Subject X was at the root of my fascination with Ascension. His postulated existence essentially comes down to a discrepancy in the declassified reports pertaining to NASAs training base on the island. The cryptic, programmatic language of the reports – only a fraction of which have been made available to the public – describes seven astronauts in residence on the island, six of which – the crew and back-up crew of the 1971 Apollo 15 Endeavour mission – are named. The identity of the other astronaut is never revealed, indeed his presence is officially denied in subsequent reports. Correspondence with fellow enthusiasts and researchers had supported my suspicions, and I am now almost certain that a seventh astronaut – Subject X – underwent severe trauma on the island, threatening the integrity of Endeavour and causing NASA to obliterate his presence from official memory. Ordinarily, the decision to withdraw a member of the program at such a late stage, though costly, would not be considered potentially disastrous. Something threatening – it was tempting to say remarkable – had occurred within Subject X. We imagined him as one of us, someone who considered how exceptional and radical manned space exploration is, and we felt his silence almost personally. I wanted to understand how Subject X had thought, and so I had come to Ascension.

I investigated every part of the island. My sleeping quarters were shared with laconic biologists working on an unspecified eradication project – rats, rabbits, and cats in turn had infested and dominated the limited biosphere – and beery game fisherman from Northern Europe and the East Pacific. We each made our meals singly from the limited resources of the island’s ‘supermarket’, items rationed daily, several of us meeting in the cold aisle in the morning in hope of the appearance of new meat.

Remarkably, I found the US military barracks had an ‘access quarter’ part of which included a fast-food restaurant. I was forced to exchange my money for dollars with young servicemen in the car-park in order to purchase a meal. Suffice it to say none of them were in the least bit forthcoming in responding to my NASA-related enquiries. From the distant side of the small dining area I observed three shaven-headed men laughing.

I decided to pack enough tinned food and bottled water to last a three day hike, during which time I should be able to traverse the entire circumference of the island, the better to understand it. The astronauts in training here were in total seclusion – an embargo placed on all naval and air traffic – and would doubtless have been encouraged to set off singly in marches similar to those of my own, in preparation for survey and partial lunar excavation. Of course the low-gravity conditions could not be adequately simulated; nevertheless the astronauts wore their suits and communicated via radio, forced to bear their cumbersome forms over this rock-strewn inorganic terrain.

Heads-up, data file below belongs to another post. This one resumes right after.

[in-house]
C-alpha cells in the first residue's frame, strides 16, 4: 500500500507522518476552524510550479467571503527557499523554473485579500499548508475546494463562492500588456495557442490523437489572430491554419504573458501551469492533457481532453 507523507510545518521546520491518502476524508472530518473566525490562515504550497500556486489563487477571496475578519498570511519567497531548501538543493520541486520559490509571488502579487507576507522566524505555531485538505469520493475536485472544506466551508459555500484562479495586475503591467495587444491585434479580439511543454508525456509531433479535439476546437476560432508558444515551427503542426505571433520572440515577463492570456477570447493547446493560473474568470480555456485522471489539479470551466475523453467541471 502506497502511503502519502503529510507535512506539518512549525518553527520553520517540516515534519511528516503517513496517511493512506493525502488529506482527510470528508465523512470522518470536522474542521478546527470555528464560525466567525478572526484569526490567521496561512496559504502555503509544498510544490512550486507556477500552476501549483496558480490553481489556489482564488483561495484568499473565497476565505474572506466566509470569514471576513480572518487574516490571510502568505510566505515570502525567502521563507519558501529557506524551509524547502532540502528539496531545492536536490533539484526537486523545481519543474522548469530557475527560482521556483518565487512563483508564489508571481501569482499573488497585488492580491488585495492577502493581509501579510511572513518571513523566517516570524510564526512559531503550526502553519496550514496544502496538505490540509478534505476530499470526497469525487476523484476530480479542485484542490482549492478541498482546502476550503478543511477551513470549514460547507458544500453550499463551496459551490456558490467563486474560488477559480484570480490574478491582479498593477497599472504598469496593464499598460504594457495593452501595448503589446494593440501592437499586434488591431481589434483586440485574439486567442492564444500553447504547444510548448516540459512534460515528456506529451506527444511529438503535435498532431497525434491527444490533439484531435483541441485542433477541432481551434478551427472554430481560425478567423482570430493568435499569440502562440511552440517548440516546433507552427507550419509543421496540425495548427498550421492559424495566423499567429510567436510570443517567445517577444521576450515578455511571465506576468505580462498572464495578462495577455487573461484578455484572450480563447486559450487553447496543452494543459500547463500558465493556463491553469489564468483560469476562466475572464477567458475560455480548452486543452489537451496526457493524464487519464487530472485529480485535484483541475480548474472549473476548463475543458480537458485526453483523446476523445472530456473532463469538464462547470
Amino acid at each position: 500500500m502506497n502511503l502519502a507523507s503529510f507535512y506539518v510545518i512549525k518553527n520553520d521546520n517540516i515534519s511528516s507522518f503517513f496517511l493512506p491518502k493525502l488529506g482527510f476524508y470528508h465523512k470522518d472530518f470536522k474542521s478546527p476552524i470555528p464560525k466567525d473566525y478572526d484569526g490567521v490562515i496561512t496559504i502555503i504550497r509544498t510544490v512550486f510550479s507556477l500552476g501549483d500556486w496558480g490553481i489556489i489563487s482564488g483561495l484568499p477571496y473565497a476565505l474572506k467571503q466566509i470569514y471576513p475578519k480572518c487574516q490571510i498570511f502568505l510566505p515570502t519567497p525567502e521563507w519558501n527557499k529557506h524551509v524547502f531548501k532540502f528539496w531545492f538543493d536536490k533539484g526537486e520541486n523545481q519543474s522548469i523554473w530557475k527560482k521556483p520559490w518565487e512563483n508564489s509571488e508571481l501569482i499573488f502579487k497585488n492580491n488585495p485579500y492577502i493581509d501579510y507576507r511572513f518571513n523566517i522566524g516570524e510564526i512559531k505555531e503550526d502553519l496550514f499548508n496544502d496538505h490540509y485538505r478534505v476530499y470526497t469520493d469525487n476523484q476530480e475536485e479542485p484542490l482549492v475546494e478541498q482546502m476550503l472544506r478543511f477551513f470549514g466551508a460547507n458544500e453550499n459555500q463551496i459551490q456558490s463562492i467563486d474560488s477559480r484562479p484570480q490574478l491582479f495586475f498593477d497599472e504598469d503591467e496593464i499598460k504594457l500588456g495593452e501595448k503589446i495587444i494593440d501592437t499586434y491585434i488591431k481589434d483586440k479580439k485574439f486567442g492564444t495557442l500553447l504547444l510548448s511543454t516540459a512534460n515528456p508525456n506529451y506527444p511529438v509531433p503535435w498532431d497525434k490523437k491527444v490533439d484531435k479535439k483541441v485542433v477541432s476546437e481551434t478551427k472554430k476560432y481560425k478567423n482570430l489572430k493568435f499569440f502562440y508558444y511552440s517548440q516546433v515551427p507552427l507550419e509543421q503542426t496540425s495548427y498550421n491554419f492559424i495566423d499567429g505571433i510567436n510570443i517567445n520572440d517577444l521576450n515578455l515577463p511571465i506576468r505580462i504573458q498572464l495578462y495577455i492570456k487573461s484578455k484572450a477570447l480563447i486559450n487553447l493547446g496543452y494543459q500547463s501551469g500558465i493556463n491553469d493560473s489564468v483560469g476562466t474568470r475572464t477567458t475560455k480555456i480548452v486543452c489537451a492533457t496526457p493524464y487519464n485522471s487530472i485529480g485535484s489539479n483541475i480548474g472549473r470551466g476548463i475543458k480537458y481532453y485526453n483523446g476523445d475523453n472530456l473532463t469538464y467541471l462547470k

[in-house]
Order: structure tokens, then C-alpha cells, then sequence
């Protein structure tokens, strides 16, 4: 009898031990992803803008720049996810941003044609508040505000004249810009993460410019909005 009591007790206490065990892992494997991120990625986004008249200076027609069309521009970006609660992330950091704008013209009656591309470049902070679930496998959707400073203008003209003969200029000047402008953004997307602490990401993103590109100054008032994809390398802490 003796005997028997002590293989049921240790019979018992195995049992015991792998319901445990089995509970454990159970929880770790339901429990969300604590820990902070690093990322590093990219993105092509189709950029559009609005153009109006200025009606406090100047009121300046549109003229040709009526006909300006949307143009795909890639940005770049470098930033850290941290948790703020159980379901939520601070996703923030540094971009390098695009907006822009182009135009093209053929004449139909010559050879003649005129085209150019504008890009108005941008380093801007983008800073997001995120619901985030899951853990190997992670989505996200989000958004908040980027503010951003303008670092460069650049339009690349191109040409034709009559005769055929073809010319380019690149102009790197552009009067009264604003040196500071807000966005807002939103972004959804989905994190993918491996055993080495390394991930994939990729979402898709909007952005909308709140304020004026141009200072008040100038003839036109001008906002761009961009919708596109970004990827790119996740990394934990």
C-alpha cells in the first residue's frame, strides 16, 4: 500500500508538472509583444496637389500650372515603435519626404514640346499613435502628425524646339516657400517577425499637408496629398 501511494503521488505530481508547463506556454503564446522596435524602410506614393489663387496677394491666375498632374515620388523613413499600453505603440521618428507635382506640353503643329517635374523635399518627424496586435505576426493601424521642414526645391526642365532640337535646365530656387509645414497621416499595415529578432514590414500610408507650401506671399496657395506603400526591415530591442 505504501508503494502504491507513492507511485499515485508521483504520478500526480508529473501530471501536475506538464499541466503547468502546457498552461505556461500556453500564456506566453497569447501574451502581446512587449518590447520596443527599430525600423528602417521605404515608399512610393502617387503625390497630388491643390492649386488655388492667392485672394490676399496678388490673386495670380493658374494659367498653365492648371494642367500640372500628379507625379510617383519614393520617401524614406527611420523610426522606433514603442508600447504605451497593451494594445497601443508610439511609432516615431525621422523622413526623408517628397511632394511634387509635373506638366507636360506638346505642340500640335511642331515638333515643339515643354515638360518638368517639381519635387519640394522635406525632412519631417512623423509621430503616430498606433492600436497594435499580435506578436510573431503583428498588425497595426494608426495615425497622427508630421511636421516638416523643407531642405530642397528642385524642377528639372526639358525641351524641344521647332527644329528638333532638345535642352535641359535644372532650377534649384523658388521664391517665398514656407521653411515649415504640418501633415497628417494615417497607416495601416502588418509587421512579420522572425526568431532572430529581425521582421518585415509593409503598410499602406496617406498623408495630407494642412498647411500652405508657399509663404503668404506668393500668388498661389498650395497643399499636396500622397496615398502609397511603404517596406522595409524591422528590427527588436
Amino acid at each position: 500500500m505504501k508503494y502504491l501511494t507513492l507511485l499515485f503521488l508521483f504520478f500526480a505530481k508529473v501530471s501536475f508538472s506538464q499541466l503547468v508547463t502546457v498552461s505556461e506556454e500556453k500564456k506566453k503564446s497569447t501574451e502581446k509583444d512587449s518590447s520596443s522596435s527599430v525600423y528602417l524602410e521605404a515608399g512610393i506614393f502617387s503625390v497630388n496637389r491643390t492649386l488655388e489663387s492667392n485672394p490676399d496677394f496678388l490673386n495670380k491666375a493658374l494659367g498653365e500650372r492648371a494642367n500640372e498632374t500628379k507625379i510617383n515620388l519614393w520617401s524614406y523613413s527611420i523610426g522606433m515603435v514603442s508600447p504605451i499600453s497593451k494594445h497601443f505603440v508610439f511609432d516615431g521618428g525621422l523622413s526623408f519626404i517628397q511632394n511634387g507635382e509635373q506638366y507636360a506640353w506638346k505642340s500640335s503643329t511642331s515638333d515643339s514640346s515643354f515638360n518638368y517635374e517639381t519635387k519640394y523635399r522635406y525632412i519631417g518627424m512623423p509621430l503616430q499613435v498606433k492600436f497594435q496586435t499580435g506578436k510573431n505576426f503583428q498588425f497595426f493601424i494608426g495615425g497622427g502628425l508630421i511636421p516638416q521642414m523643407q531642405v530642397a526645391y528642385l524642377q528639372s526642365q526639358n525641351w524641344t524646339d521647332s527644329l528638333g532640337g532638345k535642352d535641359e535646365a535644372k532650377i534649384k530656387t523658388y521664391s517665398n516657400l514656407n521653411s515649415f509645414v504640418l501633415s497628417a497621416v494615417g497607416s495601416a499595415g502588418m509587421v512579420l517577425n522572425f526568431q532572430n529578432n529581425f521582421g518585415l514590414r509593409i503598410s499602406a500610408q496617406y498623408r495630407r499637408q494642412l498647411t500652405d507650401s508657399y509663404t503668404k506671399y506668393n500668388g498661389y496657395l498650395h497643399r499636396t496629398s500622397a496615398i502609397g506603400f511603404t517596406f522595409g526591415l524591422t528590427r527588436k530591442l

None of Endeavour’s ultimate crew – David Scott, James Irwin, Alfred Worden – ever, as far as is known, alluded to the presence of Subject X, nor to what exactly occurred during their twenty-one days on Ascension. Recovered manifests, detailing the equipment and personnel transported to the island during this period, reveal the presence, in addition to that of a general medical practitioner, of two specialists in the area of psychiatric disorder. The almost perfect removal of Subject X from the annals of the organisation’s history and henceforth from the history of space travel, suggests, to my mind, the unnatural psychological training of the remaining astronauts, those who would ultimately enter orbit and land on the lunar surface and who seemed, so easily, to have forgotten their discarded, discredited colleague.

The bakery seems to belong to another age. I don’t know what language they speak. They give you bread straight off the trays, passing it through a single glass-less window. The coins and notes are stamped with seabirds. I miss the green life, the natural shadows. Despite my investigative intent, my full knowledge of how exceptional this present opportunity is, I am having great difficulty resisting the temptation of naps in the afternoon. Shirtless in the dorm, I wake up in a pool of sweat, and my first thought is that I have been swimming. I am losing so much water. A beer here would send me maniacal.